Forest lets you see the results of your focus time in the form of an image of that growing tree. Starting from a seedling, you’ll see your focus time blossom into a forest, giving you a visual idea of how long you spent focusing.

It also helps you focus by reminding you to put down your phone and blacklisting websites and apps you don’t need for work. The Chrome extension is free, while the mobile app costs $2.

A screenshot of the Forest focus app.


Available as a mobile app and a web-based browser extension for Chrome, Firefox, Edge, and Opera, Freedom is a great way to block the endless distraction of social media and websites. If you want to work offline, you can block individual sites and even shut out your entire internet. You can make a custom list of websites that you want to block, or use the app’s preloaded list so that you don’t have to make the decision.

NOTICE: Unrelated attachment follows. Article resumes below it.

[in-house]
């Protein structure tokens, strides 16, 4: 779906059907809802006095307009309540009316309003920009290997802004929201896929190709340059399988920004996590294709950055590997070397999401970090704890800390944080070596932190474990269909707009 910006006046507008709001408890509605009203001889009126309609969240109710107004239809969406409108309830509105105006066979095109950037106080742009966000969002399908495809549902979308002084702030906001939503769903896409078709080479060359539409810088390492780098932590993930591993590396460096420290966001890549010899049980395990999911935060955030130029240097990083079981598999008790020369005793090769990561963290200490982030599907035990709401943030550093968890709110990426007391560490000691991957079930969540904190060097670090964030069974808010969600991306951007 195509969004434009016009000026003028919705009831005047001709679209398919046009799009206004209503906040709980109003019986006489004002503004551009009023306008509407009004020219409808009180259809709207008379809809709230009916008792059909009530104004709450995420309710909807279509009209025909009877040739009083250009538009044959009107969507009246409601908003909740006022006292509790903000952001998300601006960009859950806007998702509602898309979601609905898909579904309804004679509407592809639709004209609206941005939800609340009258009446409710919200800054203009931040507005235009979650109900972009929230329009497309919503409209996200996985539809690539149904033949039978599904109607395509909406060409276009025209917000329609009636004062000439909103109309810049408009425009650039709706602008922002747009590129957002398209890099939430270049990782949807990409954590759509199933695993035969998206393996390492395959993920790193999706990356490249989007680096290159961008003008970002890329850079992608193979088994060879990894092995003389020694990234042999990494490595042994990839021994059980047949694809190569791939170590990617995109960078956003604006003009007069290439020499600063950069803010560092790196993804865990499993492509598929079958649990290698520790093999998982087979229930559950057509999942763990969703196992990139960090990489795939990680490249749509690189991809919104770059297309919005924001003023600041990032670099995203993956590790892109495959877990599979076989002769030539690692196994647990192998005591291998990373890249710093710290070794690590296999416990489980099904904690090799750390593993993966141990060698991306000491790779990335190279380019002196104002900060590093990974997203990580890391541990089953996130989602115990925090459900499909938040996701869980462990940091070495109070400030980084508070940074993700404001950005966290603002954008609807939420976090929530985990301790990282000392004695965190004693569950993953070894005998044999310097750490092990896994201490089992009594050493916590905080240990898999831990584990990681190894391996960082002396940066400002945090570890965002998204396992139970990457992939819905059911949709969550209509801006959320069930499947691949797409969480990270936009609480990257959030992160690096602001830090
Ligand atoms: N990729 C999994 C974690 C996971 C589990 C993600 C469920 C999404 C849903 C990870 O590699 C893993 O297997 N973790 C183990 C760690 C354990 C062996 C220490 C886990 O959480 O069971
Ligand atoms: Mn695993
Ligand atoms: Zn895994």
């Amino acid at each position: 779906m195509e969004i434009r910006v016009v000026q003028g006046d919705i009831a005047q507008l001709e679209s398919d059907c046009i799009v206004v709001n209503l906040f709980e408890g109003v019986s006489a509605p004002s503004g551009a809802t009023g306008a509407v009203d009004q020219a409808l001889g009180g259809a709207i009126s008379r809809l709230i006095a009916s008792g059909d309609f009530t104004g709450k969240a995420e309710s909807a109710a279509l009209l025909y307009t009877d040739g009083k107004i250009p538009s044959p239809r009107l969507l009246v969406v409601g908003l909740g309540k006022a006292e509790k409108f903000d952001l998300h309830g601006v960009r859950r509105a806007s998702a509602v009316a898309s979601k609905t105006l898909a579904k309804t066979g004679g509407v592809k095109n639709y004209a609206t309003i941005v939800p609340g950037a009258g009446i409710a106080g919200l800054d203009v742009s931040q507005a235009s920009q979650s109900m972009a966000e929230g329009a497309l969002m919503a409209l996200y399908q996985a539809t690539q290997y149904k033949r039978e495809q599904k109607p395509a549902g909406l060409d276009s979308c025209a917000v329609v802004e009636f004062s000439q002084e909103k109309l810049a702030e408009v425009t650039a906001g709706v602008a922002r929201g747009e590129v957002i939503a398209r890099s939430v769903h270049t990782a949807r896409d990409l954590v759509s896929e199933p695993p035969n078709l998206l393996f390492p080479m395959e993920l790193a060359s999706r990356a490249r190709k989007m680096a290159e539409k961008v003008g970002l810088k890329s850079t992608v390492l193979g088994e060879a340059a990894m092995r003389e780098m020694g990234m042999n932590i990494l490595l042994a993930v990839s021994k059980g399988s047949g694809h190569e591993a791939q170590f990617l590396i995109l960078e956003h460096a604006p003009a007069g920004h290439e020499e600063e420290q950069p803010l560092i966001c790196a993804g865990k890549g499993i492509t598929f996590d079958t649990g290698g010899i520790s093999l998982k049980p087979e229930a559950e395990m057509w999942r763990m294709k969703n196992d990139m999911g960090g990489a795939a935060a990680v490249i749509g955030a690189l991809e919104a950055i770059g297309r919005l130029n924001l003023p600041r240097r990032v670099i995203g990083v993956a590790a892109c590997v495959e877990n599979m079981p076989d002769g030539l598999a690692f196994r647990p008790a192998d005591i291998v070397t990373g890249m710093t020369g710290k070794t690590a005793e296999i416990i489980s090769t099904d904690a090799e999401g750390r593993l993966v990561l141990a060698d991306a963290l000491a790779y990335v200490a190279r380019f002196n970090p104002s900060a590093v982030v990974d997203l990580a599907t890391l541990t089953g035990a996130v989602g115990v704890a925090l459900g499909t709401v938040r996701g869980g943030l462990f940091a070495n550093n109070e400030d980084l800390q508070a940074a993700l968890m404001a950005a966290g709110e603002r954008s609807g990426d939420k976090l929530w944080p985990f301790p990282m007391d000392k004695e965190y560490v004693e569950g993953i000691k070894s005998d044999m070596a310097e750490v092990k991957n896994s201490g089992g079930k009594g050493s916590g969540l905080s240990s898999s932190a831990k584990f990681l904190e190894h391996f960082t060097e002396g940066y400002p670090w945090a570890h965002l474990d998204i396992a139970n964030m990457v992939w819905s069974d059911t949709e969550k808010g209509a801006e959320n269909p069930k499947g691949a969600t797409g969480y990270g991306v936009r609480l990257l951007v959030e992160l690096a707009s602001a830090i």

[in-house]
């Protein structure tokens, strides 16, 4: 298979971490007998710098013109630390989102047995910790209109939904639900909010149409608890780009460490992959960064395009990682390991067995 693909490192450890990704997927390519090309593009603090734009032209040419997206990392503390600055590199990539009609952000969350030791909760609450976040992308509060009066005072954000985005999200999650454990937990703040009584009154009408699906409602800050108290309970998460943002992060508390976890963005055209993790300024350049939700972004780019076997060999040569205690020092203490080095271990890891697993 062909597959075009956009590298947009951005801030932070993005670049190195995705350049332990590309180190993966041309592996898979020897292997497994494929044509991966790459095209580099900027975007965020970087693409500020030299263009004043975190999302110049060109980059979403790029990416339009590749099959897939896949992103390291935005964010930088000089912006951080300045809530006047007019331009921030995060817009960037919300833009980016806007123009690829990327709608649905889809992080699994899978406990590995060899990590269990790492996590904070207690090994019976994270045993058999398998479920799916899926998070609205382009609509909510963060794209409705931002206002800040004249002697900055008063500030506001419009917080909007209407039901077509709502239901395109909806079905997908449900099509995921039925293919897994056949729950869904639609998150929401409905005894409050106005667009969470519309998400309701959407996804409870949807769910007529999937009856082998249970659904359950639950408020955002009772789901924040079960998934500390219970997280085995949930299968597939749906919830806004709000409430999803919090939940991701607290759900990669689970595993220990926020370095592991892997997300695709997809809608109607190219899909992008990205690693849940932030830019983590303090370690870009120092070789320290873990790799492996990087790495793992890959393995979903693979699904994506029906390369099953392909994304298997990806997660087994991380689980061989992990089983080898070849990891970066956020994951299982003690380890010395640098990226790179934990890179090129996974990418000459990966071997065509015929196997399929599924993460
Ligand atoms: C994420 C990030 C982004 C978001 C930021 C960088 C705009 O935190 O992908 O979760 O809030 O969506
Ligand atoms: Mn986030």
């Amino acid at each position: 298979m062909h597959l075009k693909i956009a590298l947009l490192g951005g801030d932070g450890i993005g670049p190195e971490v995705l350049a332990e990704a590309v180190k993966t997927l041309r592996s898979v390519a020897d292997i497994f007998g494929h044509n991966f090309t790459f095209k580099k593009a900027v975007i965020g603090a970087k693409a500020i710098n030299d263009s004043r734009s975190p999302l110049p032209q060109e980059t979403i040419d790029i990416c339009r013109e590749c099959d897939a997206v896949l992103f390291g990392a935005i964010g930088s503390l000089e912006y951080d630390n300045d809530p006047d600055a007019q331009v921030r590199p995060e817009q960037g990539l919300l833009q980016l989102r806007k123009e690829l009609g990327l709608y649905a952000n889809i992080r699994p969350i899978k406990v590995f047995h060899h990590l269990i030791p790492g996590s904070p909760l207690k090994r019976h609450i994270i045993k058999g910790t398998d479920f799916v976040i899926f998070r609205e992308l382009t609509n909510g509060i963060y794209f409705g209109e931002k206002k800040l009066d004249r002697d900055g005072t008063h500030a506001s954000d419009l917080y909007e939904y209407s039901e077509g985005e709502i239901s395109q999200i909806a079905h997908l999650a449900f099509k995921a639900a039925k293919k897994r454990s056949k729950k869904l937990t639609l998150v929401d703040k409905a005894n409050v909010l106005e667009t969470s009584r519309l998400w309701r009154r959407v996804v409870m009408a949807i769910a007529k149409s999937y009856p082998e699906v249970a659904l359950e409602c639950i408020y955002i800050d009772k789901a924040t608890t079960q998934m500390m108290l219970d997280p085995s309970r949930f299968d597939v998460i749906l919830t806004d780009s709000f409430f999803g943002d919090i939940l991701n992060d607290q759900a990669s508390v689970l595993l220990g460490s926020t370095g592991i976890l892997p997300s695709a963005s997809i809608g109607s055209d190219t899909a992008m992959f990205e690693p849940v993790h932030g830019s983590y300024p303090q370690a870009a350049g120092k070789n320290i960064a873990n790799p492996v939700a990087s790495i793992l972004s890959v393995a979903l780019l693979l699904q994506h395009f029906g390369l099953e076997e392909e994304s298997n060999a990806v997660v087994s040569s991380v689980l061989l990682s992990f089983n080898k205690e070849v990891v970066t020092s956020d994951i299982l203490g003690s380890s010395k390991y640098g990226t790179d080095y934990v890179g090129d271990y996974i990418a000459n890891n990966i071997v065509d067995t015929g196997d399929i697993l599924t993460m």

Freedom will block your chosen sites across all your devices at once. Also, the Lock Mode can stop you from quitting in the middle of a session. 

Freedom comes with a seven-session free trial, and a lifetime package at $79.99.

A screenshot showing the Freedom app blocking websites on a mobile device.


This app says 95.5% of its users report an increase in productivity after using it. The app connects you with a “Focus Mate” whenever you want. It will basically be another person using the app who also wants to block distractions and slot focus time. 

The app works in 50-minute sessions, and the presence of another stranger over a Zoom or Google Meet helps keep both of you accountable.